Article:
Despite his vehement denial of all charges, Prokhorov was held in jail for four days. 

Many international experts believe that Prokhorov's incarceration was a warning shot from Putin: "Give up Norilsk, or join the other oligarchs in Siberia."

As you can imagine, Prokhorov got Putin's message... loud and clear. With his fellow oligarch Mikhail Khodorkovsky rotting in a Siberian prison camp, Prokhorov decided it was in his best interest to get out of Putin's way.

So, within days of being released from jail, Prokhorov signed control of Norilsk Nickel over to his Kremlin-friendly associate, Vladimir Potanin.

Bottom line: Putin is in prime position to gain control of Russia's lucrative cobalt empire.

Commodity Blackmail!
This is very bad news for the United States.

According to industry expert Richard Reinhard of Web site Resource Investor, Russia has a history of restricting cobalt supplies to increase its profits. 

Cobalt inventories are already low. And now that the Kremlin has moved to secure its position, cobalt prices are soaring. 

In fact, prices have nearly doubled...

According to the Web site Metal-Pages, one London commodity trader says that cobalt market is the busiest it's been in 30 years.

"It's just been non-stop," says the trader, reporting that organizations are so desperate for cobalt, they are paging him in the middle of the night.

And it gets worse...

On Feb. 7, 2007, the EU approved the sale of giant cobalt company, OM Group (OMG) to Norilsk. OMG is the largest producer of cobalt by-products on the planet.

Consequently, the Kremlin has gained even greater leverage over the global cobalt market.

And make no mistake: Russia has no intention of playing nice with the United States. 

According to the International Herald Tribune, the relationship between Russia and the United States has reached its lowest point since the Soviet Union collapsed a decade and a half ago.

And now, because of its complete cobalt dominance, Russia is positioned to influence America's most vital industries... including national defense.

Obviously, this poses a serious problem for several U.S. industries, not to mention the United States military.

Says international economic expert and best-selling financial author, J. Christoph Amberger: "The Kremlin is positioned to exert its political will on the United States via ÃÆâ€â„¢ÃƒÆ’ƒâہ¡ÃƒÆ’‚¢ÃƒÆ’¢Ã¢Ã¢Ã¢Ã¢â€š¬Ã…¡Ãƒâ€šÃ‚¬ÃƒÆ’…¡Ãƒâہ¡ÃƒÆ’‚¬ÃƒÆ’â€Â¹Ãƒƒâ€Â¦ÃƒÆ’¢Ã¢Ã¢â‚¬Å¡Ã‚¬Ãƒâ€¦Ã¢â‚¬Å“commodity blackmail,' just like it did with the Ukraine, Georgia, and Moldova."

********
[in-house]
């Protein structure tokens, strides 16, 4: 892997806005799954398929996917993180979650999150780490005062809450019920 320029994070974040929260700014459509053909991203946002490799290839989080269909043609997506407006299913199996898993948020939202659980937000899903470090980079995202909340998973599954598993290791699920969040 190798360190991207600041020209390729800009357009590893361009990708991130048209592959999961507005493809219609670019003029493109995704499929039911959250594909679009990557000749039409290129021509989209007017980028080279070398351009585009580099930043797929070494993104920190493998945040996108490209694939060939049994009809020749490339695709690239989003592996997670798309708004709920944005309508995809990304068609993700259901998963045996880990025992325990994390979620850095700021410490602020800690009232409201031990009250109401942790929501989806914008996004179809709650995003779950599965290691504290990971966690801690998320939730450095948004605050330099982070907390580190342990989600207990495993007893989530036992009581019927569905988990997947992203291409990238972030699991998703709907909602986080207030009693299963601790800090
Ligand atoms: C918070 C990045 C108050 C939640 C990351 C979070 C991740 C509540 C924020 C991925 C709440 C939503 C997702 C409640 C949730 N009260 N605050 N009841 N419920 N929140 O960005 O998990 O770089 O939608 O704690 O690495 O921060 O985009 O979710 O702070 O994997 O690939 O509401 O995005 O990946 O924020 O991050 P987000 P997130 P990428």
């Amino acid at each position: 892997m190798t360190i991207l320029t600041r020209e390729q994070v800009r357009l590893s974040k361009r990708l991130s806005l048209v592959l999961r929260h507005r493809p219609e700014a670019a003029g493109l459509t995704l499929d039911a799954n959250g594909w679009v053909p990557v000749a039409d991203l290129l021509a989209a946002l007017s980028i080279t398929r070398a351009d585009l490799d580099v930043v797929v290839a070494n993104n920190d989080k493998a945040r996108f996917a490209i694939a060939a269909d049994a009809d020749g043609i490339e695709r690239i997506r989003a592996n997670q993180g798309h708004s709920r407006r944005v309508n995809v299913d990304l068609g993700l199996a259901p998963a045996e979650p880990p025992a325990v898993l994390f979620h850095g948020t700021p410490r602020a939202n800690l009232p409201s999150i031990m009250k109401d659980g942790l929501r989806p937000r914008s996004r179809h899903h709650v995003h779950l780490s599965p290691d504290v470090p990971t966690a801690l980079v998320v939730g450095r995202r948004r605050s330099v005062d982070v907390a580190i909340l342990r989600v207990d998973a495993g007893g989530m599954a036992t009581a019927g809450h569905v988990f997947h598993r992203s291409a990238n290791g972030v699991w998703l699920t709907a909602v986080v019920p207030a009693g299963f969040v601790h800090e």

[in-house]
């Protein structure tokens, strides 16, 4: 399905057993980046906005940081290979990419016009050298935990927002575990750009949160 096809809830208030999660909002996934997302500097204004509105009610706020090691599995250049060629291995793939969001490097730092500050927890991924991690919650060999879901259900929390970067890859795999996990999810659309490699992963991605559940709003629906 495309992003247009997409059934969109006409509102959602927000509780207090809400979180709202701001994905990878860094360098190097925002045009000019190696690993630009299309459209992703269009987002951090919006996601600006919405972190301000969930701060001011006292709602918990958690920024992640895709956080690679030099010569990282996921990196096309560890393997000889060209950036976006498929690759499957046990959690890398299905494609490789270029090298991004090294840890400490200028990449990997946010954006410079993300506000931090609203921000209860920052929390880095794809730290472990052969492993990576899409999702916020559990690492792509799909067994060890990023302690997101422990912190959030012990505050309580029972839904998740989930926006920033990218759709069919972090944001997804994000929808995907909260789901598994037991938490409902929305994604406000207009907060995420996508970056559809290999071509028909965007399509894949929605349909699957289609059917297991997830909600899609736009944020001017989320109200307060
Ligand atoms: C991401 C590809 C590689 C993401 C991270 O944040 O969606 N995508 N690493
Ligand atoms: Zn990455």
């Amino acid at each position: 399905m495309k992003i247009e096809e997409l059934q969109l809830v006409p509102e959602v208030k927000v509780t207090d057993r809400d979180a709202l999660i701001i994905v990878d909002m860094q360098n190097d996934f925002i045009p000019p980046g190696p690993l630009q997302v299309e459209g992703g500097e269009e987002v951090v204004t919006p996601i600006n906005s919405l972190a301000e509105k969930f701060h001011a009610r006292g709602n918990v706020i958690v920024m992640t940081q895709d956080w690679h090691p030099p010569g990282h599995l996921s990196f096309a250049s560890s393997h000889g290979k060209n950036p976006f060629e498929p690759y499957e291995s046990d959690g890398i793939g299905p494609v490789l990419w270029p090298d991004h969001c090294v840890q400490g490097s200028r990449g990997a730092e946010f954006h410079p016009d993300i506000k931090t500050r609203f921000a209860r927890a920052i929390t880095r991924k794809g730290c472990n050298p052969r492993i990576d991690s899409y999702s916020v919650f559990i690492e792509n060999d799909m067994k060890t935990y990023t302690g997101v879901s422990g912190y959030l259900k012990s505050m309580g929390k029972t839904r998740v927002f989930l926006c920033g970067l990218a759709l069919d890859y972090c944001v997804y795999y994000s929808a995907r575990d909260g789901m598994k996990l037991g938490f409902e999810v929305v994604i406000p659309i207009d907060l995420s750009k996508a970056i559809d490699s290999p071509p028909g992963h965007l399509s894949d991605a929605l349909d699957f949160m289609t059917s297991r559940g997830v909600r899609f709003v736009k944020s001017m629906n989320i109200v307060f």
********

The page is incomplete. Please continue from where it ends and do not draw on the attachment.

"It's got what we desperately need," explains Amberger. "It's as simple as that."

Fortunately, a $2 tiny mining consortium has discovered a massive supply of cobalt that will put an end to Russia's ruthless extortion.

Tiny U.S. Mining Consortium Stuns Kremlin --
Secures Cobalt Fortune!
As it turns out, the most lucrative source of cobalt is not in Russia. It's in the tiny country of Cameroon... on Africa's rugged West Coast.

And although Russia would love to get its hands on Cameroon's cobalt riches... a tiny $2 U.S. company has already beaten it to the punch. 

Good news for U.S. industry and military operations. And even better news for early investors who could ride this $2 stock all the way to $27 per share by September 2007.

Let me give you the details on this remarkable opportunity:

Back in 1981, the United Nations launched a development program in Cameroon. The idea was to use local mineral resources to help fight poverty in the African country.

And the project initially proved promising. In fact, the U.N. found a large nickel mine. But because nickel prices were so low at the time, the discovery didn't draw much attention.

But in 1994, a veteran geologist named Bill Stevanovich (not his real name) became aware of the Cameroon nickel discovery. After reviewing samples, Stevanovich realized that the mine had an unusually high level of cobalt.